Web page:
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Wednesday, July 02, 2014

Legal automation and law curriculum

Frank Pasquale has provided an extraordinarily thoughtful, informed perspective on the "machine v. lawyers" debate, a topic my Northwestern colleague, John McGinnis, has discussed at length.  And, as well, it is a topic of growing interest to folks looking at the future of the legal profession and of dynamic change therein.

As an interested, but much less informed observer, Frank's caution about the "we are all going to be replaced by robots" narrative seems quite right to me.  A "more nuanced" perspective, as he aptly puts it, sees the contributions of automated legal services as more limited; and, likewise, sees the comparative and competitive advantage of real lawyers as not supplantable.  Good news for lawyers; and, more importantly, sensible news in light of the evidence.

That all said, even the more nuanced view he describes does point to the key role of legal curricula and law teaching to help our law students understand where automation can intersect with human activity -- that is where the calculus is "machine + lawyers" rather than "machines v. lawyers."  And, indeed, the courses Frank and a small cadre of other expert lawyers teach at their respective law schools respond to this need well.

My only small contribution here is this:  Law schools would do well to formulate curriculur strategies that explore in this "more nuanced" way the dynamics and dimensions of automation and its impact on legal services.  The objective is not to convince our students that the sky is falling.  Rather, the objective is to help them understand how best to use the products and processes developed through automation and (especially) the contributions of big data in order to prosper as lawyers and to assist clients.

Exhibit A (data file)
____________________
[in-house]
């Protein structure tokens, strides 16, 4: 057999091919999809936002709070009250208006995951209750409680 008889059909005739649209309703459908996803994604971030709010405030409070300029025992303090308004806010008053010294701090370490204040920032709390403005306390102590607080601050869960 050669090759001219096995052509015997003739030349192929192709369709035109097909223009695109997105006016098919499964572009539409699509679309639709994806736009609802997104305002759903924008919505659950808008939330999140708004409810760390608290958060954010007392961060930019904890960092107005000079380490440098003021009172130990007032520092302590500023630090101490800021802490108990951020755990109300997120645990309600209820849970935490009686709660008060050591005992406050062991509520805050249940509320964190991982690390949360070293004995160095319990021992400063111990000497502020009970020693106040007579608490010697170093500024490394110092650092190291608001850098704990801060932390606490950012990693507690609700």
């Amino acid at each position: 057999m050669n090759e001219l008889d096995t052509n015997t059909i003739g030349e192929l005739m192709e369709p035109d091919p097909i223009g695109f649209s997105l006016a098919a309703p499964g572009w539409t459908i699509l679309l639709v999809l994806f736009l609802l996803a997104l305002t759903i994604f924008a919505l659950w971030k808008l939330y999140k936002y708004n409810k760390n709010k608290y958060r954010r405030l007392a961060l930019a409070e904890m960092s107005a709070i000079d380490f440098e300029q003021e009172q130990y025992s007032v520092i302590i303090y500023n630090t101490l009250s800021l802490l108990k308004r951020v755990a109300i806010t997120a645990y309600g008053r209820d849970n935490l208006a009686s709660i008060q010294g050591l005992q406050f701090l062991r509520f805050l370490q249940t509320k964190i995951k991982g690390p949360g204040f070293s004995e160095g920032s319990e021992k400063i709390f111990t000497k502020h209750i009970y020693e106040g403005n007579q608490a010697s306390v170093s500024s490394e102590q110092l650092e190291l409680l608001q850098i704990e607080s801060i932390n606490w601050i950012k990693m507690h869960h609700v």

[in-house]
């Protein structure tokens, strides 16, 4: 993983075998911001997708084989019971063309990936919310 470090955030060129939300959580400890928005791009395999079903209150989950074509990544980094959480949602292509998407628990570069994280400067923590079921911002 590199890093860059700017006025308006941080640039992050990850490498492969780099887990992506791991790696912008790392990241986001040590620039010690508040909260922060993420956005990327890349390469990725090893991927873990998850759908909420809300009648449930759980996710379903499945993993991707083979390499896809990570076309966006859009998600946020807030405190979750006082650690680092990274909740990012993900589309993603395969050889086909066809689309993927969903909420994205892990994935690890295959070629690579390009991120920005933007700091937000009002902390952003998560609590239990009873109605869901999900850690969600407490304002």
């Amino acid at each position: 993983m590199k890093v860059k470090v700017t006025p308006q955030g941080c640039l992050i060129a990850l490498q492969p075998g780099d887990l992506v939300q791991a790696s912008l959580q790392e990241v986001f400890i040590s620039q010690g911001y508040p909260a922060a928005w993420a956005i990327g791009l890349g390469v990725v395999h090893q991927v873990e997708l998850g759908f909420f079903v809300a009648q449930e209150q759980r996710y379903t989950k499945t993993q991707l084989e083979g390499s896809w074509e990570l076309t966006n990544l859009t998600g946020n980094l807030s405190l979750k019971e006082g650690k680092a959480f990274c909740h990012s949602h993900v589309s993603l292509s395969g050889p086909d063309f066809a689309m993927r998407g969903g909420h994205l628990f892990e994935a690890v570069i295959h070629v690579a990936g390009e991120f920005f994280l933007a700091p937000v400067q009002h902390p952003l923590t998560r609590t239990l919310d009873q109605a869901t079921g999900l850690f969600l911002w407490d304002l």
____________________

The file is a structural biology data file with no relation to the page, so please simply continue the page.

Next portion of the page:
Interestingly, the impact of such processes are likely to be felt at two ends of the spectrum -- wealthy clients and "bet the company" litigation where sophisticated use of automation assists the disaggregation of legal services in order to provide maximum service and, on the other end, service to middle and low-income clients where machine-assisted work can help these clients more efficiently.  If this is right, then law profs -- and perhaps especially clinicians -- can structure courses and simulations to assist law students in understanding these techniques and their utility.

Posted by Dan Rodriguez on July 2, 2014 at 12:45 PM in Life of Law Schools | Permalink

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